4. I get confused when grown-ups offer me food. I know I’m supposed to be polite and listen to grown-ups, but my parents have told me I am only supposed to take food from them. When you offer me food or especially candy, I’d like to take it but I’m not sure about what I am supposed to do.

5. I get itchy spots sometimes when grown-ups kiss me after they’ve eaten something I’m allergic to. I get itchy spots when your dog licks me too. I’m not quite brave enough to tell you this so I’m hoping you will remember that if you have just eaten something that I’m allergic to, I may get hives if you kiss me soon afterward.

6. I’m embarrassed when people fuss over what I’m eating. I know I have to eat my own safe food, but it’s easier for me when I’m not singled out. Sometimes, it’s embarrassing when grown-ups ask lots of questions. I love to fit in more than anything.

7. I hear all adult conversations about my food allergies. My ears perk up when I hear grown-ups mention my name or food allergies, so don’t pity me or act terrified because then I get scared. Food allergies are just one part of me. Let me overhear you talk about all the other wonderful things about me!

8.Sometimes I’m sad about having food allergies. It’s hard to be the only kid in class not having a cupcake and eating something different from my box of “safe treats” especially when there are about 20 other birthdays in my class. I know it’s not the end of the world, but from my perspective, it’s tough at times.

9. I’m watching you—Mom and Dad! You may think that I’m too little to notice, but I see that you went back home to get my Epi-Pen® when you forgot it. I see that you read the ingredients on the Smarties every time. You are my role models and I am learning how to manage my food allergies from you!

10. I will do about as well as you do. My parents “can-do” attitude will help me cope with the challenges of living with allergies and ensure that food allergies don’t stop me from being everything I was meant to be!Even as I read this through a second time, I tear up.

Okay, so now to the good stuff! The Itchy Kids Club website is WONDERFUL!!! I found so many great products that I LOVE and WANT for the boys. It opened me up to a whole new world of possibilities. At this point, it's pretty much impossible for Owen and Adam to understand their food allergies. Owen knows when we tell him not to eat something, because it will make him sick, that he shouldn't eat it, and he's such a great help with Adam when it comes to Adam sticking everything in his mouth, but he doesn't know what an allergy is and he doesn't know what he can and can't eat. It is going to take a very long time to educate him and an even longer time to educate Adam. It's funny, we make a point to avoid books, games, and toys that are foods or about foods, just because of the confusion it causes with the boys. An example is the board book: Yummy Yucky. Foods that the book teaches are yummy are very dangerous for the boys. But did you know that there are amazing books, videos, and music out there to help teach the boys about their allergies? I guessed there was a book or two, but definitely not music.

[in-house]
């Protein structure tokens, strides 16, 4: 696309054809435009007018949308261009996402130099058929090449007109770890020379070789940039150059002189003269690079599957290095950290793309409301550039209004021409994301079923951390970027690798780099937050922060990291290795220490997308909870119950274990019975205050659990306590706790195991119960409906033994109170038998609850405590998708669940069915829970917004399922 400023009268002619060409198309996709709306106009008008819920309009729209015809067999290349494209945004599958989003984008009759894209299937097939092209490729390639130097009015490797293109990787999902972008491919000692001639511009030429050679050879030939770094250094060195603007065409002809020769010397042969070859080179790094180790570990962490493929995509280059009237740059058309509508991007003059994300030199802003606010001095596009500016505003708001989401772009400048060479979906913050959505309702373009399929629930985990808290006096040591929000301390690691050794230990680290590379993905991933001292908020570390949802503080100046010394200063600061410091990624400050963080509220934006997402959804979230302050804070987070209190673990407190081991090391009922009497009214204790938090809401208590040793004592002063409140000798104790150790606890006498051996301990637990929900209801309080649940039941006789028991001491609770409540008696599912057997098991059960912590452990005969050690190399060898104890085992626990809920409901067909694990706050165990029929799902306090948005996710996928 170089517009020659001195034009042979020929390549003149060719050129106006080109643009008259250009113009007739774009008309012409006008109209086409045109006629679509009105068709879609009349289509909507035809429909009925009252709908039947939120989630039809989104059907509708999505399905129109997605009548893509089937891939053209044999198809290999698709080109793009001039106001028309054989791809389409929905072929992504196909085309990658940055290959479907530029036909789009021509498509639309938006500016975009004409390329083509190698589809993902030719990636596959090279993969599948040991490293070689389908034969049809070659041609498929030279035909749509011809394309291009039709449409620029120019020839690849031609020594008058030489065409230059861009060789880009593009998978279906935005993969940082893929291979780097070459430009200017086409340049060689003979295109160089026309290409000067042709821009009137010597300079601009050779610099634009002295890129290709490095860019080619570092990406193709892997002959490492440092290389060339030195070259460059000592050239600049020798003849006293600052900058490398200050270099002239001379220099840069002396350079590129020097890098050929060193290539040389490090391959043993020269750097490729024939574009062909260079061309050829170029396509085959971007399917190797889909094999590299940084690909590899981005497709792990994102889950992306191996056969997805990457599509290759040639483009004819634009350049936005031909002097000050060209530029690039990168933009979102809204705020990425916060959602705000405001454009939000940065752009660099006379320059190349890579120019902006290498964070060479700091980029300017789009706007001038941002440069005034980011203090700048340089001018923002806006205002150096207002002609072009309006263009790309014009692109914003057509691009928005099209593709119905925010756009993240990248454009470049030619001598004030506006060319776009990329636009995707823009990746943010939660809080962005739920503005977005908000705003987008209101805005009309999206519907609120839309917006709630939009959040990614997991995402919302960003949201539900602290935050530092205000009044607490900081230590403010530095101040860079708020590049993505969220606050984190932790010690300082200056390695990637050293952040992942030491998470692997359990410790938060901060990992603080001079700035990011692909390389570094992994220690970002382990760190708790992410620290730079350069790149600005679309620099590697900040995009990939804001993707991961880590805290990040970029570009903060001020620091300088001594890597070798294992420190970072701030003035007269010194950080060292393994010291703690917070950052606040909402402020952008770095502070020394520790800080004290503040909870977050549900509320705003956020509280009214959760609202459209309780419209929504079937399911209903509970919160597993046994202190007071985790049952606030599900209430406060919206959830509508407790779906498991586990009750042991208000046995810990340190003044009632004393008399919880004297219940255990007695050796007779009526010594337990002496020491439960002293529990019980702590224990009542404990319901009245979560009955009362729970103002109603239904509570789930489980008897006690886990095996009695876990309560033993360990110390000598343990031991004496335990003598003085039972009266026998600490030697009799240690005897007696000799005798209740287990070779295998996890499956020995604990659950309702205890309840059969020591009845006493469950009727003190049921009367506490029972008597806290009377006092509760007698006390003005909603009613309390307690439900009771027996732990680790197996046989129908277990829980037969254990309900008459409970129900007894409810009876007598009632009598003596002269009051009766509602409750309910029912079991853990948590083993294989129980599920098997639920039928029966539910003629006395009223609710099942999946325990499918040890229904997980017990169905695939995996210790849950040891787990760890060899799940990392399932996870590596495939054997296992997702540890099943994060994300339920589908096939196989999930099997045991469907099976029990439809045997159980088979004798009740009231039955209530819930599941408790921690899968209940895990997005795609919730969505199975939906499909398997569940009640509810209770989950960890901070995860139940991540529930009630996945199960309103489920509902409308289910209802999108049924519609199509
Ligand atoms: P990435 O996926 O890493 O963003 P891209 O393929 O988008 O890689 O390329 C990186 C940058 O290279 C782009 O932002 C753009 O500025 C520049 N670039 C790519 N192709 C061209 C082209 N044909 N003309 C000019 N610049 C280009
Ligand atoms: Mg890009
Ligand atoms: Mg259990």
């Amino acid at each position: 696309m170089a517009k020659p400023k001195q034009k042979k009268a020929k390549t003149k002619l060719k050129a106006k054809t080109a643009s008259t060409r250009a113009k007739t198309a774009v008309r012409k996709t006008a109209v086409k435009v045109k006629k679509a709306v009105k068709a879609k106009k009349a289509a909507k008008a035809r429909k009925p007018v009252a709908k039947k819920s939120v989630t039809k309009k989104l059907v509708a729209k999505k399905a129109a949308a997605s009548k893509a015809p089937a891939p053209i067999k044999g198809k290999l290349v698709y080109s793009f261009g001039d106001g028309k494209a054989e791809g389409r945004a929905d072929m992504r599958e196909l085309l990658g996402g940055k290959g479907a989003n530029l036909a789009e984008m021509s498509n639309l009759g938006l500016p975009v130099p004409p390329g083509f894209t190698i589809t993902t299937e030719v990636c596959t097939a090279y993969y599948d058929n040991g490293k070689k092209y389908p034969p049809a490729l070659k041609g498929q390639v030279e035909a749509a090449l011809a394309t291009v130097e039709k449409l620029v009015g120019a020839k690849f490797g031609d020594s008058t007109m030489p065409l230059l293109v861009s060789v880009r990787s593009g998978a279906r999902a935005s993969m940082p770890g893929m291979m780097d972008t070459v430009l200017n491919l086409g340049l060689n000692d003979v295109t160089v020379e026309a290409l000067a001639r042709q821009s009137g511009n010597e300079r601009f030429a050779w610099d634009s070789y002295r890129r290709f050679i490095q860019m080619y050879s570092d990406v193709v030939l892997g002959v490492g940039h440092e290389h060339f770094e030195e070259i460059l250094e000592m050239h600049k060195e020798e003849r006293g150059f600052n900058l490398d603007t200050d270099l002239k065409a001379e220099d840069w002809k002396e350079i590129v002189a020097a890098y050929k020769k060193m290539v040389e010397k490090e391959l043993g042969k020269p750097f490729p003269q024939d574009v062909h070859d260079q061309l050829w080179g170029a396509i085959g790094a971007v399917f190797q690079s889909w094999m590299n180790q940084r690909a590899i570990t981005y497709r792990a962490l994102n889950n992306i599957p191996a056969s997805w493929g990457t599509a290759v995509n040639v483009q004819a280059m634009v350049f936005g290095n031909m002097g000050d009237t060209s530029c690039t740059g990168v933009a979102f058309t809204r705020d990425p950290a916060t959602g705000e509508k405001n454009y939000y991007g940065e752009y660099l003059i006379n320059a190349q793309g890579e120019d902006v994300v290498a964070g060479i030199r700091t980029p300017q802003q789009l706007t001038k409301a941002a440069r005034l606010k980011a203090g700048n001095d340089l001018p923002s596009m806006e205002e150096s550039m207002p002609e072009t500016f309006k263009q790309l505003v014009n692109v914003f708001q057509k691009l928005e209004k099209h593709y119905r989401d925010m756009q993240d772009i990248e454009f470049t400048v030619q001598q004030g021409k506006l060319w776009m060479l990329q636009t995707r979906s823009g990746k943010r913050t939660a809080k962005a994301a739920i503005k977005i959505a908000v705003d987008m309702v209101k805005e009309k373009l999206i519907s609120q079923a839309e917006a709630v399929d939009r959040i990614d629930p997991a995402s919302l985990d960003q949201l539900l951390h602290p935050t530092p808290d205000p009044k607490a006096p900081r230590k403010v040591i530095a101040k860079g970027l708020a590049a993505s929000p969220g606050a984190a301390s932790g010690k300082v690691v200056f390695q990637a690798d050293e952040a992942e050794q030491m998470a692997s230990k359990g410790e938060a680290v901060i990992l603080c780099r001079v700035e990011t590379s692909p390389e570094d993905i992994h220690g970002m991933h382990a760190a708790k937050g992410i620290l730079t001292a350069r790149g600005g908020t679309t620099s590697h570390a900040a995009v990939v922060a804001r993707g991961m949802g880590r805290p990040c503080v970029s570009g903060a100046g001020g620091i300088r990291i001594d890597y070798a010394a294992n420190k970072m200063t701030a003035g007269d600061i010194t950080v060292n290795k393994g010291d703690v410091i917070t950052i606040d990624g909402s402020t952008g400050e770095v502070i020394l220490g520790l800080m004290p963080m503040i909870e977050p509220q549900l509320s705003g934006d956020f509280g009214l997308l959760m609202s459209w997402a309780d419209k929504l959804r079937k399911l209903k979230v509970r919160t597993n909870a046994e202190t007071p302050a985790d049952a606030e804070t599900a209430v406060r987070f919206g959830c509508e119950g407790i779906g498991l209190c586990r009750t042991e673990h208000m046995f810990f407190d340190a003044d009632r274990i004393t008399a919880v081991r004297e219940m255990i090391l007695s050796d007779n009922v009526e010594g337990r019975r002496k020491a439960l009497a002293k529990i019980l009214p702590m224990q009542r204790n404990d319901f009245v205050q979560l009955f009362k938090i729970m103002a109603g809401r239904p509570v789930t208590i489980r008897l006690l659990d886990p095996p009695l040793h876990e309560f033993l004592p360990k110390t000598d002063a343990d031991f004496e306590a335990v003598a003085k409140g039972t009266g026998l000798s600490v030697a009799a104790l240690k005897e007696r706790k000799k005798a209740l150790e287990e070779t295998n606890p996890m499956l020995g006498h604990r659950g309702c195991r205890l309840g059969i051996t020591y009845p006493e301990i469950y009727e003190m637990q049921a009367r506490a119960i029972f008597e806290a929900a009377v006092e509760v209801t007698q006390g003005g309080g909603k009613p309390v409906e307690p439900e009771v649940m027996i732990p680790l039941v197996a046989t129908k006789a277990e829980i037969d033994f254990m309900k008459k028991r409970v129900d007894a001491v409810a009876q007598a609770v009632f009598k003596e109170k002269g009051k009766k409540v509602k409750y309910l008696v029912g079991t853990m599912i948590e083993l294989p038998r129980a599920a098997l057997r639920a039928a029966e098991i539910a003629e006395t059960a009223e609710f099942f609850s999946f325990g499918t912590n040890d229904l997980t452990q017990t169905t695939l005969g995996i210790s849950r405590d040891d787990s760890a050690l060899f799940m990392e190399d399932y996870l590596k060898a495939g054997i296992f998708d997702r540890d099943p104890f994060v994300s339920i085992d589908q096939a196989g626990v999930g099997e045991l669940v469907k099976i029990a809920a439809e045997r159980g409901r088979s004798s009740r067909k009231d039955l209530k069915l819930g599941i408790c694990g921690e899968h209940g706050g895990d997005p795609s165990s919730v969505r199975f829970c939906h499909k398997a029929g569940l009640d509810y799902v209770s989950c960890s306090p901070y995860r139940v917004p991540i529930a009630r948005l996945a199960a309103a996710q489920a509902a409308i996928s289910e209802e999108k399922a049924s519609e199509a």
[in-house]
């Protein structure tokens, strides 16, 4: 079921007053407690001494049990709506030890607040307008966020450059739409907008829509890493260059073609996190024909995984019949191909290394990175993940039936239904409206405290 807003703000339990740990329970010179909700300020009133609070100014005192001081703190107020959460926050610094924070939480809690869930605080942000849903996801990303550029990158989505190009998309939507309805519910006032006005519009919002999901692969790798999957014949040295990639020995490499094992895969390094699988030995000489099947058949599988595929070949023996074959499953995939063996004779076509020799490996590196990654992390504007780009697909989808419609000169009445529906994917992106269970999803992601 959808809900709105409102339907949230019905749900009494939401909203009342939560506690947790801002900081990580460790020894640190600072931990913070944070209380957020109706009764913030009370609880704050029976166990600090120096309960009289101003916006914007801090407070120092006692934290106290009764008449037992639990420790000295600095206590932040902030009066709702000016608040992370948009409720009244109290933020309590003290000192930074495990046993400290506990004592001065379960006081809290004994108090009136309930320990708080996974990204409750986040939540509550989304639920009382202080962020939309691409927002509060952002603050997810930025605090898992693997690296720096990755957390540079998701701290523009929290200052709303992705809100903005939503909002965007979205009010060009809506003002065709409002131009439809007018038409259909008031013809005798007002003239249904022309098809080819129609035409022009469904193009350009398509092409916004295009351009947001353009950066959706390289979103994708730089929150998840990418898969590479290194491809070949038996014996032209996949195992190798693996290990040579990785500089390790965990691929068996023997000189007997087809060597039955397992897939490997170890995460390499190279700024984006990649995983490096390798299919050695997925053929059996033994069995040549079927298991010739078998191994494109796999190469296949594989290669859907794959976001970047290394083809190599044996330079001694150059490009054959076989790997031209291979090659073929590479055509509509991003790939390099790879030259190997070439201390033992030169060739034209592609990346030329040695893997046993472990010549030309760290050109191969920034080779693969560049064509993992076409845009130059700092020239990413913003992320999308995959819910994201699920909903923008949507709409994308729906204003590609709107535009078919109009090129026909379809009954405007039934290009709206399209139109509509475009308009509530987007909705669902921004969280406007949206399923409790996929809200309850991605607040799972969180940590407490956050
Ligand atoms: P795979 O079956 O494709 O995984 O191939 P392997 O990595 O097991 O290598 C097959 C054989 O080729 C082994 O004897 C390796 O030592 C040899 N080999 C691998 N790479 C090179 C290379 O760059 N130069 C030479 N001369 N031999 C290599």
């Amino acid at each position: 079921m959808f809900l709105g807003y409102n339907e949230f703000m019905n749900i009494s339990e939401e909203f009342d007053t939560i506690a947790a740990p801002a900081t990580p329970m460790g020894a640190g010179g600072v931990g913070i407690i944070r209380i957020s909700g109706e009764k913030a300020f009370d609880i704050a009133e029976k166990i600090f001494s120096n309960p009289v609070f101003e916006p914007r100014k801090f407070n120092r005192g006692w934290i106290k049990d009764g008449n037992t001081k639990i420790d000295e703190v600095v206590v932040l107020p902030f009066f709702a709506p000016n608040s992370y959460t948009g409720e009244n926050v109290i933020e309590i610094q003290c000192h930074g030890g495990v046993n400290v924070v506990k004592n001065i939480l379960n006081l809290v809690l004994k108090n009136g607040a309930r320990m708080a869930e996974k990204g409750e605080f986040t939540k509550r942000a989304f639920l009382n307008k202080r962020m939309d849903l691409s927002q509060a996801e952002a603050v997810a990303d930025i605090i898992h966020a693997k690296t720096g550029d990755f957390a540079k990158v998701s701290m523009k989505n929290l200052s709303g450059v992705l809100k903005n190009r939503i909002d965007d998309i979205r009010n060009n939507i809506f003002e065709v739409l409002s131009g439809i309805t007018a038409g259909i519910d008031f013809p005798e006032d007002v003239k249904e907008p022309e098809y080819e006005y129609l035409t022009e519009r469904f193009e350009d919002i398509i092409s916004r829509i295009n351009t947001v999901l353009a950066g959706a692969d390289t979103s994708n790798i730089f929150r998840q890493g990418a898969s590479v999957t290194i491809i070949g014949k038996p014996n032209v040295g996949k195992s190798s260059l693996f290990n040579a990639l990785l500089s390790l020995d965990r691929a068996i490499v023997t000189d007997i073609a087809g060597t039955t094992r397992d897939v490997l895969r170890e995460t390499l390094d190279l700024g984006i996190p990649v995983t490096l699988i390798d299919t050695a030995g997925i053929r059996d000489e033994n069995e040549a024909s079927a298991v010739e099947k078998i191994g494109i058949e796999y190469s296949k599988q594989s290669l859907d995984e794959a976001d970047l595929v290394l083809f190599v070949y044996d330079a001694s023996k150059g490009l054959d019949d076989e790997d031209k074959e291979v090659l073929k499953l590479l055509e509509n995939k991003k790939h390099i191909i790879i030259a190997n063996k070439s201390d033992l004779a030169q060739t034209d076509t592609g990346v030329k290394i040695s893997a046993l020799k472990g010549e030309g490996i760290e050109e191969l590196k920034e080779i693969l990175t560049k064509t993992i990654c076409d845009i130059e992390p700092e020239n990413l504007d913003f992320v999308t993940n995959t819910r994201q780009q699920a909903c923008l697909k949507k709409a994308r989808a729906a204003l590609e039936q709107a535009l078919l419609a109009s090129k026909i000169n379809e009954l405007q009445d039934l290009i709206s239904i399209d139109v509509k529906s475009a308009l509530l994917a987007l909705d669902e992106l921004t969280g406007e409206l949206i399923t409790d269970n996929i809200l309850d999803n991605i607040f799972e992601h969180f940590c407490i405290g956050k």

So here are a few things that I REALLY REALLY WANT to help the boys, family, friends, teachers, and myself cope and become more educated with allergies. Feel free to check them out on The Itchy Kids Club website,especially the CD of music. You can hear samples of every song. The books are available on Amazon. These products really brightened my day and helped me to have fun with food allergies again, despite how NOT fun they can be.

1. Music CD: You Must Be Nuts! Music All About Food Allergies, By Kyle Dine
2. Book: Ask Before I Eat, By Ellen L. Ferrell
3. Book: The Bugabees: Friends With Food Allergies, By: Amy Recob
4. Book: A Day at the Playground with Food Allergies, By Tracie Schrand
5. DVD: "I'm Not Nuts": Living With Food Allergies
6. Book: Sophie-Safe Cooking: A Collection of Family Friendly Recipes that are Free of Milk, Eggs, Wheat, Soy, Peanuts, Tree Nuts, Fish & Shellfish, By: Emily Hendrix
7. Book: One of the Gang: Nurturing the Souls of Children with Food Allergies, By Gina Clowes
8. Book: The Itchy Kids Club, Silly Poems for Itchy Kids, By Jill Grabowski

Just recollecting the contents of each book, DVD and CD I feel better already!

Wednesday, November 11, 2009

Thanksgiving Dinner

I am pleased to announce I have finalized our Thanksgiving menu, and everything is allergy friendly for at least one child, if not both. Here is our menu:

Ginger Butternut Squash Soup
Plainville All Natural Turkey
Roasted Potatoes
Basmati Wild Rice Pilaf (alternative to stuffing)
Asparagus
Corn
Allergy Friendly Banana Bread
Allergy Friendly Corn Bread
Grapes
Applesauce (Adam can't have any, but oh well)